23. – 28. September 2001, Dagstuhl-Seminar 01391

Specification and Analysis of Secure Cryptographic Protocols


David Basin (ETH Zürich, CH)
Grit Denker (SRI – Menlo Park, US)
Gavin Lowe (University of Oxford, GB)
Jonathan K. Millen (SRI – Menlo Park, US)

Auskunft zu diesem Dagstuhl-Seminar erteilt

Dagstuhl Service Team


Dagstuhl-Seminar-Report 321

Cryptographic protocols are the cornerstone of secure electronic communication, banking, and commerce. By providing functions like key management in distributed systems, individual and group authentication, anonymity, fair exchange, and policy negotiation, they support a spectrum of secure online activities such as financial account transactions, distributed sealed-bid auctions and their escrow services, voting, distributed and federated database access, and virtual private networks.

Designing cryptographic protocols is difficult. Cryptographic protocols are vulnerable to message modification attacks and it is surprisingly difficult to get even small protocols right. Moreover, their complexity is steadily increasing and it is nontrivial to compose or extend smaller protocols to more complex ones. Formal methods have proven helpful for both cryptographic protocol design and analysis. The use of formal languages, including state machines, epistemic logics, and process algebras, supports the rigorous formalization of protocol models and their properties. Moreover, they provide a basis for using tools such as model checkers and theorem-provers to prove protocols correct or uncover security flaws.

The goal of this seminar was to bring together experts from the formal methods and security communities to study and compare existing modeling and analysis techniques and tools for cryptographic protocols, focusing on the following topics:

  1. identifying and formalizing appropriate and practical security goals and security protocol analysis techniques,
  2. classifying and comparing existing modeling techniques and formalisms, and
  3. comparing existing tools, identifying the most urgent needs to integrate formal methods into real world protocol design, and suggesting future directions for tool design.

There are many questions and unresolved issues associated with each of these topics.

Regarding (1), security goals include message and entity authentication, secrecy, anonymity, integrity, non-repudiation, fair exchange, agreement, and denial of service resistance. There is currently no commonly accepted formal model of all of these and it is not even clear if this list is complete. Additional questions include: Which tool or analysis technique best supports which kind of goals? What is the relationship between formalizations of goals in different frameworks? Which protocol technique can handle "weak secrets," i.e., secrets that can be revealed by guessing? What security goals are essential in group communication applications? In this seminar we aim to identify commonly understood security goals and security protocol techniques and means to link goals with appropriate verification tools.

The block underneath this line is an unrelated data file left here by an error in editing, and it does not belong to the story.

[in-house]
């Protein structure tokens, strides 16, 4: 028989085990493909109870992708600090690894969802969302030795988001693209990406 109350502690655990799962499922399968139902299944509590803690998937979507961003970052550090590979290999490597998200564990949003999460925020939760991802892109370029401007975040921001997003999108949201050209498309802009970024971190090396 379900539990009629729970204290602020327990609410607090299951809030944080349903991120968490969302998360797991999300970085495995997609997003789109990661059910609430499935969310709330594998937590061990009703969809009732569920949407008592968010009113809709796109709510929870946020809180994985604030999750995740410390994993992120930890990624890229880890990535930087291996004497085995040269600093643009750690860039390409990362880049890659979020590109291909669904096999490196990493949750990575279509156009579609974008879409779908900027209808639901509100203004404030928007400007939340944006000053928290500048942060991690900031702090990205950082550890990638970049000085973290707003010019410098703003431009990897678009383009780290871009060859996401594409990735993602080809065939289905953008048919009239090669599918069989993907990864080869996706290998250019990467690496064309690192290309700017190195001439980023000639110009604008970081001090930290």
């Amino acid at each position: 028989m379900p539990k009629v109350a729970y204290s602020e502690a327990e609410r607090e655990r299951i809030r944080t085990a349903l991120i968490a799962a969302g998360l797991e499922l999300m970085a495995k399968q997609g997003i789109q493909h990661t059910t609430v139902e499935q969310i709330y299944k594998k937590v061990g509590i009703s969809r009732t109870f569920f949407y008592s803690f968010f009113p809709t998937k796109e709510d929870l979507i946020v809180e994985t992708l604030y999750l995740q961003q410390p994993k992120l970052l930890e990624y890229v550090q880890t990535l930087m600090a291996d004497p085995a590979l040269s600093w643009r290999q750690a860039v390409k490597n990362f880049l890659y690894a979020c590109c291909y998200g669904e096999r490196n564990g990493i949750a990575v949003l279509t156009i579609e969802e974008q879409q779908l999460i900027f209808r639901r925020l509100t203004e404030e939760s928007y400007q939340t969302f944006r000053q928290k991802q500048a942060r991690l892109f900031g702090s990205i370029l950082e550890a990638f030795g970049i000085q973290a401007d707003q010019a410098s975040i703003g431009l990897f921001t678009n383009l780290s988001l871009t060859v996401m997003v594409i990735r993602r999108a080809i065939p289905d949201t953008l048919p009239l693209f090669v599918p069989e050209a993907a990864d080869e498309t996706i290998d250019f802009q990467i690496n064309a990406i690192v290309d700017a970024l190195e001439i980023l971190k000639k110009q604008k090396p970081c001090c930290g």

Regarding (2), currently many different techniques are used for modeling, e.g., event-based approaches using knowledge and belief logic abstractions, agent-based approaches modeling protocol processes using multiset rewriting, process algebra based approaches, and the strand space approach. How do these models differ? Natural candidates for a classification scheme are: synchronous versus asynchronous communication, complexity, decidability, practicability, which class of cryptographic protocols can be modeled (point-to-point, group communication, etc.), which cryptographic and other computations are supported, which analysis techniques are supported, and what is the scope, extensibility, and reusability of the modeling formalism. Heuristics and transformations play a role here too: how can protocols and their models be safely transformed to bring them within the reach of current tools (e.g., reduced to small finite-state programs that can be model checked)?

Regarding (3), more sophisticated tools are required if protocol designers are to use them for real world problems. To what extent can tools scale that are based on (potentially infinite) state enumeration, finite state model checking, or automated (or interactive) theorem proving? In automated approaches, heuristics often play an important role in incorporating domain knowledge about particular protocols into the search process. Tool design issues include: how can the performance of heuristics be enhanced by exploiting knowledge about the protocol, message formats or attacker behavior in a rigorous way? Can heuristics be designed in a general, reusable style but still amenable to optimization? Finally, how can model checkers and theorem provers fruitfully interact with each other (e.g., the use of theorem provers to verify abstractions for model checking)?


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